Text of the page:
J.J. Yeley Revamps Career After Initial Struggles


Like the old saying goes. NASCAR is a humbling sport. Phoenix, Arizona’s J.J. Yeley has found that out first hand. Coming into the 2006 season life was good for Yeley. The 29-year-old had just been named a driver for the No.18 Joe Gibbs Racing Chevrolet, replacing Bobby Labonte who had been with the team the last 11 seasons. Labonte had won 21 races and the 2000 NASCAR Cup Championship with the team so the pressure was on Yeley to eventually put up big numbers.

Yeley had made a name for himself after finishing 11th in the then NASCAR Busch Series point standings. Yeley, along with teammate Denny Hamlin, he was considered one of the top young drivers on the NASCAR Nextel Cup circuit.

In his first season at Joe Gibbs Racing, however, things didn’t go the way Yeley or Joe Gibbs Racing had hoped. He had just three top ten finishes in 36 starts with the team and finished a stunning 29th in the series point standings. Still there was optimism for an improved 2007 season.

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Yeley improved for sure. He finished 21st in points for the team and recorded a second place finish in the 2007 Coca-Cola 600. Still it was not the numbers that were expected. There was some rumors that Yeley would be replaced for the 2008 season. Hotshot young driver Kyle Busch was not returning to Hendrick Motorsports for 2008 and rumors began to swirl that Busch was going to replace Yeley in the No.18 car. Yeley began weighing his options. A few reports had him talking to the Wood Brothers to possibly drive the No.21 Ford but the team went with an array of drivers instead of Yeley.

Yeley elected to stay in the Joe Gibbs Racing family, driving for their satellite team, Hall of Fame Racing. Hall of Fame Racing was a team originally owned by Hall of Fame quarterbacks Roger Staubach and Troy Aikman. By the time Yeley had gotten there the team was sold to Arizona Diamondbacks CEO Jeff Moorad and COO Tom Garfinkel. With Moorad and Garfinkel now in control of the team, there were high hopes for Hall of Fame Racing after two lackluster seasons. Yeley signed a three-year contract to drive for the team.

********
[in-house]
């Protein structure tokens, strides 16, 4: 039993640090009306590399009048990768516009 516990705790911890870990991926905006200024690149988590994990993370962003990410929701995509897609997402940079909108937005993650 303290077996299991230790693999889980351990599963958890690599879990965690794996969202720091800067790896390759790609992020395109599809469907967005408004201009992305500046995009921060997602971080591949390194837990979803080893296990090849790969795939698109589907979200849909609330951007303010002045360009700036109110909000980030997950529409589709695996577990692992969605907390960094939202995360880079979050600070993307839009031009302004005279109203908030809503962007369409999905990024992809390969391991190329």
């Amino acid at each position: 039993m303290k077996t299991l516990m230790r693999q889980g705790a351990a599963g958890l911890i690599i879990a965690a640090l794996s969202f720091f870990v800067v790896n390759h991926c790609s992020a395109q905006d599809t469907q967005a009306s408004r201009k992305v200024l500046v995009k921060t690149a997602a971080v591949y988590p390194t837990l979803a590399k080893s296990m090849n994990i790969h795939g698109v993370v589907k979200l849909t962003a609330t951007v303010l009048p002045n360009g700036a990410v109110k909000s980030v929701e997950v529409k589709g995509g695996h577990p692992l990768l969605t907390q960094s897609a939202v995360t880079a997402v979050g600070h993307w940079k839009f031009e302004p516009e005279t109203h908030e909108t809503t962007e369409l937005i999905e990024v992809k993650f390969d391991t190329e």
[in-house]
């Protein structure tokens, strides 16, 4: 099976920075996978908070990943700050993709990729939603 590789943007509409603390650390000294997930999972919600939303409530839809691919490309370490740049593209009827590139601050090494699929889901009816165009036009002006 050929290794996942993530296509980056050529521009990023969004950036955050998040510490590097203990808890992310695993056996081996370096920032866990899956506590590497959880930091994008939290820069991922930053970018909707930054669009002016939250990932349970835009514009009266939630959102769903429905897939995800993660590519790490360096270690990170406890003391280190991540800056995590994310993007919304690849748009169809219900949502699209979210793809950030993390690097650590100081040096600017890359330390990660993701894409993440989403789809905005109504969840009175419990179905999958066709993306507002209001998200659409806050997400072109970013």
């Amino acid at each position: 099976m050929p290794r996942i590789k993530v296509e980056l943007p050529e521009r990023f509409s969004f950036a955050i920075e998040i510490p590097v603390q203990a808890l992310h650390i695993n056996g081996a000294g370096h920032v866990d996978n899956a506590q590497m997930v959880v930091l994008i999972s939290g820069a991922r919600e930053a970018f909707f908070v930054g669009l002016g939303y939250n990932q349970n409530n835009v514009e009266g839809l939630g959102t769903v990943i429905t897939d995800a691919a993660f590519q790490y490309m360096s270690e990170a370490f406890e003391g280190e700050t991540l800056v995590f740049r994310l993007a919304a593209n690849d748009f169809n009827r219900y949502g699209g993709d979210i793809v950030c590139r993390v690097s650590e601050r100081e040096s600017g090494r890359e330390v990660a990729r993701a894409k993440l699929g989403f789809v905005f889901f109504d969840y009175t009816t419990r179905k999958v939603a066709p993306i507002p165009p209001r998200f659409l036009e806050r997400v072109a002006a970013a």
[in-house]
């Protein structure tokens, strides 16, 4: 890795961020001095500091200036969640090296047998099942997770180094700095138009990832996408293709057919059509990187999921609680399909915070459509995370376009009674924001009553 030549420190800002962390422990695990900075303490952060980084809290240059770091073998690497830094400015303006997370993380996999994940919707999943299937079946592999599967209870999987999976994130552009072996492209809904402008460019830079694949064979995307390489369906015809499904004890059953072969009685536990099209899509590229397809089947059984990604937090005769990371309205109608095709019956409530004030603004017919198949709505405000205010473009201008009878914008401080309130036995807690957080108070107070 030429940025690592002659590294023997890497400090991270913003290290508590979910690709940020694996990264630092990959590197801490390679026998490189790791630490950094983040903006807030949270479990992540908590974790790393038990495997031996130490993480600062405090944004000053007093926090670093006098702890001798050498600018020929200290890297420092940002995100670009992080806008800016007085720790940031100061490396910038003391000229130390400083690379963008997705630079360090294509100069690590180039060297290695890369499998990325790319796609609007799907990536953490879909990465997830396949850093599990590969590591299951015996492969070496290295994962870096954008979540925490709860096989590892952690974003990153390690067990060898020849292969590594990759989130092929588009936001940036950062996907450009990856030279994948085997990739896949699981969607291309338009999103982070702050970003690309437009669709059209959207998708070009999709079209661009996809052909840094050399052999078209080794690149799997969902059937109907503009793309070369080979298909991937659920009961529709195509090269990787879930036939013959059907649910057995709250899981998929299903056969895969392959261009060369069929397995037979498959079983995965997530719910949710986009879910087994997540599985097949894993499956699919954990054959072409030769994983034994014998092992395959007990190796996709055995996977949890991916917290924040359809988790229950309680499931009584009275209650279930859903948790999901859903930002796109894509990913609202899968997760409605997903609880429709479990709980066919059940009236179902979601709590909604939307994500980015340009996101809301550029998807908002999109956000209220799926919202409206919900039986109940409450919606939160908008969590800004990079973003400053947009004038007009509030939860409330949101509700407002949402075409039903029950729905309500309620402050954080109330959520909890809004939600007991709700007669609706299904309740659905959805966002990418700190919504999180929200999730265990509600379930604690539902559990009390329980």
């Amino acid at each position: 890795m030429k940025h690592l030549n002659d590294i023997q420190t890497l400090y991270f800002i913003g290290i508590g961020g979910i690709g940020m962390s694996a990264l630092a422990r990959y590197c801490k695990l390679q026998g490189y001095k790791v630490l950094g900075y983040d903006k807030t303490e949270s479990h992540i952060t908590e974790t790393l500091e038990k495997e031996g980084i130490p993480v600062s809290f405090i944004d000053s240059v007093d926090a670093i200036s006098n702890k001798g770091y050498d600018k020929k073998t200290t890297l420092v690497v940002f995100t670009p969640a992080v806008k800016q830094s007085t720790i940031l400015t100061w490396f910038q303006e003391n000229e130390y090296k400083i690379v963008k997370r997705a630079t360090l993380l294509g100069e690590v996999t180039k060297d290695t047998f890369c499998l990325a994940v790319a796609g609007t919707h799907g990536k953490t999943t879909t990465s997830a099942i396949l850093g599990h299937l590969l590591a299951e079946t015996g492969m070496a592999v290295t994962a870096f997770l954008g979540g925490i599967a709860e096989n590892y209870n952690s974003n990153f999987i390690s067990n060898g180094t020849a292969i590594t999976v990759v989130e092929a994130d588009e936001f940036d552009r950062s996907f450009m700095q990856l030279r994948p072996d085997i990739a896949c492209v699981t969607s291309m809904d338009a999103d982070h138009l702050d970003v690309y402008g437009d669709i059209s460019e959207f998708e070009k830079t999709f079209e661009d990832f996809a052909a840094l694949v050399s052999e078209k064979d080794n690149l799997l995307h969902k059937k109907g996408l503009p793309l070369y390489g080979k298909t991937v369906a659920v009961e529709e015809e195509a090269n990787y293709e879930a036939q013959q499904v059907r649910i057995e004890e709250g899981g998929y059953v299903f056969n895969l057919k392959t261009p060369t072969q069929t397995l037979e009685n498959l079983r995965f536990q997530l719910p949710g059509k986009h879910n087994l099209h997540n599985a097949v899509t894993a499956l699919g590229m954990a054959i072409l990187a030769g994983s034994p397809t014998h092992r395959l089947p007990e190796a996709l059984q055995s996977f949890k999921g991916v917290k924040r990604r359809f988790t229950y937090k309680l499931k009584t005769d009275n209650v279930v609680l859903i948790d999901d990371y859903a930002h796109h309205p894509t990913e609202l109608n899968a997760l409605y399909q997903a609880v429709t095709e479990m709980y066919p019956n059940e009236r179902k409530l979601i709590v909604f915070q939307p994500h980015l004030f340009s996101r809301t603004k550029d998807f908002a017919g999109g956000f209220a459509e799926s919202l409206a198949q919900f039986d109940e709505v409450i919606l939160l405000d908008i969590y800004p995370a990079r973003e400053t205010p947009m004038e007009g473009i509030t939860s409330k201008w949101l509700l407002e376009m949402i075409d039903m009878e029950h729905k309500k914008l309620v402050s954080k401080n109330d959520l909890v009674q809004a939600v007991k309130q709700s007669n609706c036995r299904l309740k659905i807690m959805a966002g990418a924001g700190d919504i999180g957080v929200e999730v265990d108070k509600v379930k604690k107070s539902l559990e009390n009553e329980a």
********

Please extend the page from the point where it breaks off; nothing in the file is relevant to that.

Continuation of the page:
Yeley began the year at the No.96 team and struggled, badly. By the time the Aaron’s 499 came around at Talladega Superspeedway in April, the team found themselves on the outside of the top 35 in owner points. When qualifying came around the No. 96 car didn’t have the speed and were forced to load up and go home, greatly displeasing sponsor DLP HDTV/Texas Instruments. Talladega wasn’t the only misfortune for the team. Yeley would miss three more races, including the prestigious Coke Zero 400 at Daytona International Speedway.

Yeley only competed in three more races for the team before they parted ways prior to the running of the Centurion Boats at the Glen in August. It looked like Yeley’s NASCAR career could be over just three years into his Cup career.

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In 2009 Yeley didn’t do much NASCAR racing at all. He ran just five races in the NASCAR Camping World Truck Series and had one NASCAR Nationwide Series start. The only appearance Yeley made in the Cup Series in 2009 was when he qualified a Toyota for Jeremy Mayfield Racing. Mayfield had recently been suspended by NASCAR for violating the substance abuse policy. Yeley qualified Mayfield’s No.41 Toyota at Charlotte but failed to make the field.

Yeley then got an opportunity to drive for Whitney Motorsports in 2010. The team had initially hired former truck series veteran Terry Cook to drive their No.46 Chevrolet but after Cook missed nine of the 12 races he attempted to start the season, Yeley replaced him. The team immediately picked up their performance and Yeley would get himself back into the Sprint Cup Series. He ran 17 races in 2010 driving for Whitney Motorsports, Tommy Baldwin Racing and Latitude 43 Motorsports.

From there Yeley worked his way back to the Cup level. He drove Whitney Motorsports and Front Row Motorsports in 2011 missing just three of the 34 races he entered that season. He drove for Robinson-Blackeney Racing as well as another stint at Front Row Motorsports in 2012. Yeley moved to Tommy Baldwin Racing in 2013 and ran a partial schedule for BK Racing in 2014, to go with a partial schedule in the NASCAR Xfinity Series for JGL Racing.

Heading into the 2015 season, Yeley will drive a full-season at BK Racing and a full NASCAR Xfinity Series season for JGL Racing. It’s a revamped career for Yeley, who was virtually out of the sport in 2009. While he may never get an opportunity like he had at Joe Gibbs Racing again, he’s given himself a chance to prolong his career and that’s all he could have hoped for in 2009.

Clayton Caldwell (CCaldwellBTF) is a Feature Writer for Beyond The Flag. Be sure to follow them on Facebook and Twitter (@Beyond_The_Flag)